So far we have covered the basics of git -- committing, branching, and moving around in the source tree. Just these concepts are enough to leverage 90% of the power of git repositories and cover the main needs of developers.

That remaining 10%, however, can be quite useful during complex workflows (or when you've gotten yourself into a bind).

The concept we are going to cover is "moving work around" -- in other words, it's a way for developers to say "I want this work here and that work there" in precise, eloquent, flexible ways.

This may seem like a lot, but it's a simple concept.

The first of the two commands we are going to see is called git cherry-pick. It takes on the following form:

git cherry-pick Commit1 Commit2 ...

It's a very straightforward way of saying that you would like to copy a series of commits below your current location (HEAD). I personally love cherry-pick because there is very little magic involved and it's easy to understand.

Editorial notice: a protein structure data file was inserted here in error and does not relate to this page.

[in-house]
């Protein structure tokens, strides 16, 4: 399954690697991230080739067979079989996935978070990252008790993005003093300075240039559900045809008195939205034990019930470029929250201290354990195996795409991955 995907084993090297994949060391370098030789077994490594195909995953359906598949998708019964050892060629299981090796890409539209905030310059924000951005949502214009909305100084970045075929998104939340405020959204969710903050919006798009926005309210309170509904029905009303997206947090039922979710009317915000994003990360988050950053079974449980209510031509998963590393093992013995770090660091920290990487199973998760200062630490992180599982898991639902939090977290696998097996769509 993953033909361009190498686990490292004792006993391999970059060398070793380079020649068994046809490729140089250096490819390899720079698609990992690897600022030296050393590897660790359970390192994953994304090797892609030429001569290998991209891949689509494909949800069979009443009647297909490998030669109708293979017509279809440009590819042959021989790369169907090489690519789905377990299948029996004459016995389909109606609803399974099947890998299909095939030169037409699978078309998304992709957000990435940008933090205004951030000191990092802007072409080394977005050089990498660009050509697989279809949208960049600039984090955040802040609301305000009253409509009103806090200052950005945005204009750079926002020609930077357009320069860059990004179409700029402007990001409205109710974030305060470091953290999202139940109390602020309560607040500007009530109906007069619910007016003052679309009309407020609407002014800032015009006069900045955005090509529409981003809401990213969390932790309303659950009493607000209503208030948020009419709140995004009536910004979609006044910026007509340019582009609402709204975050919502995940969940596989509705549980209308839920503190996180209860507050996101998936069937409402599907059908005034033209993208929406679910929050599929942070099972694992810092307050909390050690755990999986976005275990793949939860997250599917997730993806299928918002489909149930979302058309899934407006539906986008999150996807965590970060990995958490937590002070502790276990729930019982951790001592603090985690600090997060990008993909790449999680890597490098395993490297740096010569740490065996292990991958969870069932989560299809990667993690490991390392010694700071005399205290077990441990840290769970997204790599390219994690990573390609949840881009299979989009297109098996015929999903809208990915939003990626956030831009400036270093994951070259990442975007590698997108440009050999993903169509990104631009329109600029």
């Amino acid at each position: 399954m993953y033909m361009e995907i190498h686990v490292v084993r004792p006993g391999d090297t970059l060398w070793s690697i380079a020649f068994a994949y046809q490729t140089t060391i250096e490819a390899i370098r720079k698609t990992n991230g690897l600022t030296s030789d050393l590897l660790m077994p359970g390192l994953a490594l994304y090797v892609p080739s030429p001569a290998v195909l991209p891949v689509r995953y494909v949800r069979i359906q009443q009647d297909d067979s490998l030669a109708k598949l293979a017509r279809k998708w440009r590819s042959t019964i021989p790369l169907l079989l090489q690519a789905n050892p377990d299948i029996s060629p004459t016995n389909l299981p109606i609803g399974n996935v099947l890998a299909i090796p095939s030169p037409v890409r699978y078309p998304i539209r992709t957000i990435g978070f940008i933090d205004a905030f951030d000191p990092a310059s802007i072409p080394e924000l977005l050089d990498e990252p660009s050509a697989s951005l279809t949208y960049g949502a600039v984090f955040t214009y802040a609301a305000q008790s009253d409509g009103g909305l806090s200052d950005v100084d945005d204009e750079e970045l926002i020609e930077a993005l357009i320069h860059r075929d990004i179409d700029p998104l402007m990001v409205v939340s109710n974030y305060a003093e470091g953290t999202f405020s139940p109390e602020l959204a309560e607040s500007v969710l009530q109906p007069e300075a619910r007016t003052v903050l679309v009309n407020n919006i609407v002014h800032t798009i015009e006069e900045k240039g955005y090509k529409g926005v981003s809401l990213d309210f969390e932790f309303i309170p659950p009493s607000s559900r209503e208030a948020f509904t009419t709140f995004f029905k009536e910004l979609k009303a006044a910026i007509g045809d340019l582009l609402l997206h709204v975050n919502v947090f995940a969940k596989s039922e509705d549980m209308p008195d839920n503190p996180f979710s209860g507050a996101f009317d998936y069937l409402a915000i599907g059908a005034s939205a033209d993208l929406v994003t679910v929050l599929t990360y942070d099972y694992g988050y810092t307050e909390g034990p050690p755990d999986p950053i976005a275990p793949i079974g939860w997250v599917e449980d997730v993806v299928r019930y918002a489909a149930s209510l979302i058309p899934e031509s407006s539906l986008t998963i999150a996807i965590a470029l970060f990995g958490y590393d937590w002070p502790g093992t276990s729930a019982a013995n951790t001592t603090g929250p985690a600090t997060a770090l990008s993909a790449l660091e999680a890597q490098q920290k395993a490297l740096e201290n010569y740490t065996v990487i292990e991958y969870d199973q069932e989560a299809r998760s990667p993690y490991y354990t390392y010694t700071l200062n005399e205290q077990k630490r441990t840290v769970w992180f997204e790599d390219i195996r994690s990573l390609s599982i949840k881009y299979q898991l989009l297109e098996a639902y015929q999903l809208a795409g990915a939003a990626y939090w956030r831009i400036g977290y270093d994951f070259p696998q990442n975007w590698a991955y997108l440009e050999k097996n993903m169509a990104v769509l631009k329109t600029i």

Let's see!

Before the cherry-pick

Git before cherry-pick bugFix

Here's a repository where we have some work in branch side that we want to copy to master.

This could be accomplished through a rebase (which we have already learned), but what if we only want some specific commits and not others?

Let's say that we don't want the changes from C3.

After the cherry-pick

Git after cherry-pick bugFix

git cherry-pick C2 C4

That's it! We wanted commits C2 and C4 and git plopped them down right below us. Simple as that!

To complete this level, simply copy some work from the three branches shown into master. You can see which commits we want by looking at the goal visualization.